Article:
Vitamin Brain-12 – How Vitamin Deficiency Affects Dementia

It’s the stuff of our most paranoid nightmares – the feeling of persistent forgetfulness slowly leading into a deep, unsettling sense of confusion which eventually becomes so profound, that we lose our sense of self entirely. It’s a sensation which the young are, perhaps, most familiar with from horror movies – of things moving by themselves, of the world not quite being as you expected it to be, of having to question everything. But for as many as 1 in 9 of us [1], this will become our final reality. If we’re lucky enough to survive past 80, this prevalence increases to 1 in 6 – so perhaps its unsurprising that a recent study from Alzheimer’s Society found that dementia is the most feared health condition in the UK [3].

But what if there were a way to prevent this devastating disease from taking hold? Brain-training games have come under some scrutiny recently, after Luminosity, one of the market’s leading purveyors, was taken to court by the Federal Trade Commission over their claims that brain-training can help to “reduce the effects of dementia, enhance memory and boost brain function” [4]. This was found to be false advertising, with claims made by the company going “beyond the data” – so, if you’re looking to lower your risk of getting dementia, what can you do?

Well, there is one thing to consider – your vitamin B intake. B-vitamins have been implicated as protective risk factors against cognitive decline and Alzheimer’s, [5] and vitamin B-12 in particular can be credibly linked to mental decline [5]. In fact, vitamin B-12 deficiency causes cognitive problems of its own, and is associated with both Alzheimer’s and Parkinson’s Disease [6], as well as vascular dementia. Some cognitive issues are even reversible when treated with vitamin B12 (although only if B-12 deficiency is already pre-existing). While, clearly, more research is needed to uncover the full extent of the link between B-vitamins and cognitive decline, the existing evidence is compelling.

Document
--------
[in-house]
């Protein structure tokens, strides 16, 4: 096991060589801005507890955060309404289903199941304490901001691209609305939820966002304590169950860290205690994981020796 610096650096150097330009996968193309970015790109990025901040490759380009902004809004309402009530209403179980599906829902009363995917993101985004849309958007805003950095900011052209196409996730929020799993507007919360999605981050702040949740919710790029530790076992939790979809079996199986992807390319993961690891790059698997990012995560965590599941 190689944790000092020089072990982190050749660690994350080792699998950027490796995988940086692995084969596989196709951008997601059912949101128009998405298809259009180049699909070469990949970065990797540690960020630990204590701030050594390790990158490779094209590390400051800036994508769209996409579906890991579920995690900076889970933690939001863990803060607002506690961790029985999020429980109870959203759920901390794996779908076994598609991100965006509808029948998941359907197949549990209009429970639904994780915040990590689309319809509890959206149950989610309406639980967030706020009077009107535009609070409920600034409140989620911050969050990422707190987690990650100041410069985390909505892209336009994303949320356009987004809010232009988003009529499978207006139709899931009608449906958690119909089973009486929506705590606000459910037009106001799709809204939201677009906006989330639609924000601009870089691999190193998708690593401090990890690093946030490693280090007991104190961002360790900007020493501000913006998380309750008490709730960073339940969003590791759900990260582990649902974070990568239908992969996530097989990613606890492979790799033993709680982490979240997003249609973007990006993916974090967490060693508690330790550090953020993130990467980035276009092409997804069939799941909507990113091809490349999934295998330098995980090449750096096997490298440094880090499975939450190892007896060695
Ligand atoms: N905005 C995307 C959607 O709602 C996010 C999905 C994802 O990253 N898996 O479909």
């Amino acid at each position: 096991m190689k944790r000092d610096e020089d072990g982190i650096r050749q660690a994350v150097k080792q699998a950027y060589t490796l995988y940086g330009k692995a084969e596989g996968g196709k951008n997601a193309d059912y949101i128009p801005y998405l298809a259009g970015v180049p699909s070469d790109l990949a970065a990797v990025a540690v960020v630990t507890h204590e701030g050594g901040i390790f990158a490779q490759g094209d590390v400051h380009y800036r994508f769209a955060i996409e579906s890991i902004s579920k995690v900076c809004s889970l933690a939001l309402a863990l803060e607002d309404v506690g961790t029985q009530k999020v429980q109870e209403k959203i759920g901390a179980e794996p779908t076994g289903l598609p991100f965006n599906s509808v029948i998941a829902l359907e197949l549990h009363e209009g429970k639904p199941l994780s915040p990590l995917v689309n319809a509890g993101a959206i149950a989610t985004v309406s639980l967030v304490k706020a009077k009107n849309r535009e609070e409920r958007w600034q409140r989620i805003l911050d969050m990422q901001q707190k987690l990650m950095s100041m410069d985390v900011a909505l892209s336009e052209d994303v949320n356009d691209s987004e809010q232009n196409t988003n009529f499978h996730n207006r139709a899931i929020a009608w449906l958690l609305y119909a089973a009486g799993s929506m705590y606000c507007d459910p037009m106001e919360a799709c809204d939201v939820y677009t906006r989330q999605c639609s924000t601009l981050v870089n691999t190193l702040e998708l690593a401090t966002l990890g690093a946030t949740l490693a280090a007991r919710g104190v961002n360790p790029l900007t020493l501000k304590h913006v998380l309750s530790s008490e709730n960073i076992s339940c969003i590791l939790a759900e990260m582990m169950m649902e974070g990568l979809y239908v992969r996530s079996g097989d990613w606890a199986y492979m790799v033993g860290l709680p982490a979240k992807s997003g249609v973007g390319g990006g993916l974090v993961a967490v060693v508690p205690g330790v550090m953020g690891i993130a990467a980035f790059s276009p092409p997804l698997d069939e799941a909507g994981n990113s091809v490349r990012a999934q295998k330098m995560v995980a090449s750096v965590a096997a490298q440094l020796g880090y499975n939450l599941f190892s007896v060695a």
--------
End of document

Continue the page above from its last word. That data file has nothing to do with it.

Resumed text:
Of course, this doesn’t mean that dosing yourself up to the eyeballs with every B-supplement you can get your hands on is going to save your brain; but it does mean you’d be foolish not to ensure your levels are kept optimal. B-12 is found in meat, fish, cheese, eggs and some fortified cereals – so if you’re a vegetarian or a vegan, it’s particularly important to take supplements. Vitamin B-12 has also been shown to be particularly effective when taken in conjunction with omega-3 [7], so combining your supplements may offer you the greatest protective effect.
It’s important to understand the complex interplay between our diets and our mental health – you shouldn’t simply assume that taking a supplement will be enough to lower your risk of dementia. Exercise, moderating or eliminating your alcohol use, quitting smoking and keeping an eye on your blood pressure are all important too – but ensuring your vitamin B levels are on track is an easy way of eliminating an important risk factor. And who can say fairer than that?

The combination of vitamins B6 (pyridoxine) and B12 (cobalamin) with folic acid as used in the Oxford and Oslo Universities clinical trials is available in practical packaging through the Wellman Clinic on 020 7637 2018.








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